Robert (Bob) Kim is a leading expert in education law and policy in the United States. He is the author of Elevating Equity and Justice: 10 U.S. Supreme Court Cases Every Teacher Should Know (Heinemann) and co-author of Education and the Law, 5th ed. and Legal Issues in Education: Rights and Responsibilities in U.S. Public Schools Today (West Academic). From 2017 to 2019, Bob was a William T. Grant Distinguished Fellow at Rutgers University, where he examined the role of school finance research in policymaking and advocacy. From 2011 through 2016, he served as a deputy assistant secretary in the U.S. Department of Education Office for Civil Rights in the Obama Administration. Earlier in his career, Bob was a civil rights attorney at the American Civil Liberties Union and a policy analyst at the National Education Association.


Rose Ann E. Gutierrez     She / Her / Hers

Rose Ann E. Gutierrez is a PhD student at the Graduate School of Education and Information Studies at the University of California, Los Angeles (UCLA). She received her bachelor‘s degree in sociology at the University of Richmond and master’s degree in student development administration at Seattle University. She has worked in K-12 public education as a middle school teacher in Miami, FL and was recognized by her school as Rookie Teacher of the Year in her second year of teaching. She has also worked in higher education as a student affairs practitioner in Seattle, WA. Rose Ann has consistently been engaged in the local community with her involvement in Filipino American National Historical Society – Hampton Roads as former chapter secretary in Virginia Beach, VA; Pilipino American Unity for Progress, Inc. as summit co-director and facilitator of community intergenerational dialogues in Seattle, WA; and Southern California AANHPI Educators as summit co-organizer in Los Angeles, CA. Rose Ann serves as a research associate for the Institute for Immigration, Globalization, and Education and National Commission on Asian American and Pacific Islander Research in Education at UCLA and has published book chapters, journal articles, and reports on undocumented students and Asian American and Native Hawaiian and Pacific Islander students in higher education. Her research explores the analytical nexus between race, racism, and racialization, immigration, and social stratification in education.


Tony DelaRosa    He / They

Tony DelaRosa is a Filipinx American Educator, Motivational Speaker, Poet, and Cultural Broker. In 2013, he co-founded Pulse Poetry, a school elective course and after school direct service program which uses spoken word pedagogy and public speaking to empower youth voices in Indianapolis, Boston, and Miami. He has a Masters in Arts Education with a focus in Nonprofit Management from Harvard University, where he served as a Senior Editor for the Asian American Policy Review. He serves on the Board of Directors for the Filipino Young Leaders Program (FYLPRO) to strengthen US to Philippine relations in Florida and more generally in the Southeast region of the US. His work has been featured in Boston's NPR, Hechinger Report at Columbia's Teacher's College, Harvard Ed Magazine, Hyphen Magazine: Asian American Unabridged and elsewhere. He currently works at TFA Miami-Dade as a Teacher Leadership Coach, and Consultant with NYC Men’s Teach through the NYC Department of Education.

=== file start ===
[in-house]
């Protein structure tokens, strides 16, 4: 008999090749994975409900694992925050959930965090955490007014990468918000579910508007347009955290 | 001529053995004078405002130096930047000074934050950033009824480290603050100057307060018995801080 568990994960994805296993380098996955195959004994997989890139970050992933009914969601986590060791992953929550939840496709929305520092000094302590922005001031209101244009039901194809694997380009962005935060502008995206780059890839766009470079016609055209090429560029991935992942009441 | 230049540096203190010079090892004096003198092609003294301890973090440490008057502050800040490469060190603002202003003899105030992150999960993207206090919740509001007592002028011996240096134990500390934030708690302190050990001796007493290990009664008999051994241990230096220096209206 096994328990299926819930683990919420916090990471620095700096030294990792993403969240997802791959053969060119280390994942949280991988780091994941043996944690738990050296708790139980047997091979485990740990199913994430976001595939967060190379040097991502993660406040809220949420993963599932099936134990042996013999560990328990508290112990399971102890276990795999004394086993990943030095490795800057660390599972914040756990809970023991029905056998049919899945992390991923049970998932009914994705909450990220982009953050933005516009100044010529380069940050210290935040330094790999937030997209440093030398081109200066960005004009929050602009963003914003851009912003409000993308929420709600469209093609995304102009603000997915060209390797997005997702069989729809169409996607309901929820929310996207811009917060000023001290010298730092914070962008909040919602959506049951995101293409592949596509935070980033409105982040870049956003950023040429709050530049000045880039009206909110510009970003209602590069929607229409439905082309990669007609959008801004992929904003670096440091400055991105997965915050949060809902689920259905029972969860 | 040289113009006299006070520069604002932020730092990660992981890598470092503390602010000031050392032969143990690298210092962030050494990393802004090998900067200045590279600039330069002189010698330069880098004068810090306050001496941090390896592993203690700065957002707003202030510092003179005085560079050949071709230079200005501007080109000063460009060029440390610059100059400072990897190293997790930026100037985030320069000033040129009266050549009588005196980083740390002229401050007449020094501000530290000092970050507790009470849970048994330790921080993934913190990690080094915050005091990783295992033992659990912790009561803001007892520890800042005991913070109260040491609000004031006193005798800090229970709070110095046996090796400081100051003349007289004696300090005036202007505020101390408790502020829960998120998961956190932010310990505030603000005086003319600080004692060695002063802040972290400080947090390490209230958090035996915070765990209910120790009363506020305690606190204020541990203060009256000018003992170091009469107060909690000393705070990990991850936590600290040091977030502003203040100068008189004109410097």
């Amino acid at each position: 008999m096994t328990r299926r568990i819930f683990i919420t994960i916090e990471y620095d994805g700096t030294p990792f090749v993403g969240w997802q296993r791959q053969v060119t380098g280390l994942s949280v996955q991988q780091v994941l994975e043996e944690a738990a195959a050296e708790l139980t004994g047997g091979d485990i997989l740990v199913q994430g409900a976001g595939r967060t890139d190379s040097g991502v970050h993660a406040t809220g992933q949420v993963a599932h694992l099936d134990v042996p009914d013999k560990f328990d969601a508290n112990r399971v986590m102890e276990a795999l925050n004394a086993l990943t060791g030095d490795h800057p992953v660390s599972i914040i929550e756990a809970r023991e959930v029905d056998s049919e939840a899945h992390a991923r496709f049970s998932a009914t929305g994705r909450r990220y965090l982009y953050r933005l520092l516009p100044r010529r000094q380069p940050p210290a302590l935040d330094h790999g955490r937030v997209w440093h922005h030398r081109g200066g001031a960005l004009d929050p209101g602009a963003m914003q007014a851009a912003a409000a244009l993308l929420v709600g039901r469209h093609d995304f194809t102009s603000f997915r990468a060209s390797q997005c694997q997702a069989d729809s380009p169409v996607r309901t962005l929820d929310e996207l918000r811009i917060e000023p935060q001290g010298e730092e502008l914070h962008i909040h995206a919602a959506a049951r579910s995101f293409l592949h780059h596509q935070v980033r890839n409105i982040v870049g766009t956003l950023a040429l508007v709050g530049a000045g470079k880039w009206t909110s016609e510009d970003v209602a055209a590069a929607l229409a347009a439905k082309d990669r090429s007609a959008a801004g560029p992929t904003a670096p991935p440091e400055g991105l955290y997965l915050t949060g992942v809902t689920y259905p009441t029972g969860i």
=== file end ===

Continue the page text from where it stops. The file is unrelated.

TJ Simba-Medel     He / They

TJ is a professional performing artist and arts educator from Jersey City, New Jersey (all day, err day). As an international touring poet, his pedagogical methods are rooted in the art of Spoken Word (2006 New Jersey Youth Slam Team in HBO’s Brave New Voices, 2008 New York Knicks Poetry Slam Top Finalist, and the 2009 Southern Fried “King of the South” Individual Poetry Slam Champion). He holds a BA in Theater Arts from the University of Arkansas in Little Rock with a Certificate in Clowning from Paolo Coletto’s The School for Theater Creators. He is a proud alumni member of the longest running Asian American Improv Ensemble Stir Friday Night!, has provided vocals for arts activist musical group SoCHI Voices (2015 Finalist for NPRs Tiny Desk Concert Series), MCed for Chicago based Hip-Hop collective Elephant Rebellion, and is the Founder of SPITFire (Chicago’s First All Filipino-American Improv group and the US Chapter of Silly People’s Improv Theater in the Philippines). As an arts educator, he has collaborated with The American Theater Company, Mudlark Children’s Theater Company, Silk Road Rising Theater Company, Chicago Improv Productions, and the Chicago Poetry Center in collaboration with Urban Gateways. His television credits include a guest spot in EMPIRE on FOX and a special guest spot on CNNPhilippines in promotion of Manila Improv Festival in March of 2017. Finally, he currently acts as a Creative Consultant to the Filipino Young Leaders Program (FYLPRO), the National Federation of Filipino American Associations (NaFFAA), the Philippine Embassy in Washington D.C, and the Philippine American Foundation for Charities (PAFC). He serves as the youngest Board Member for the Arkansas Philippine Association and as a Mental Health and Wellness Coach for the Substance Abuse and Mental Health Services Administration (SAMHSA). His most recent endeavor was collaborating with the TaxWhiz Mon Abrea and the Asian Consulting Group for the release of the TaxWhiz App.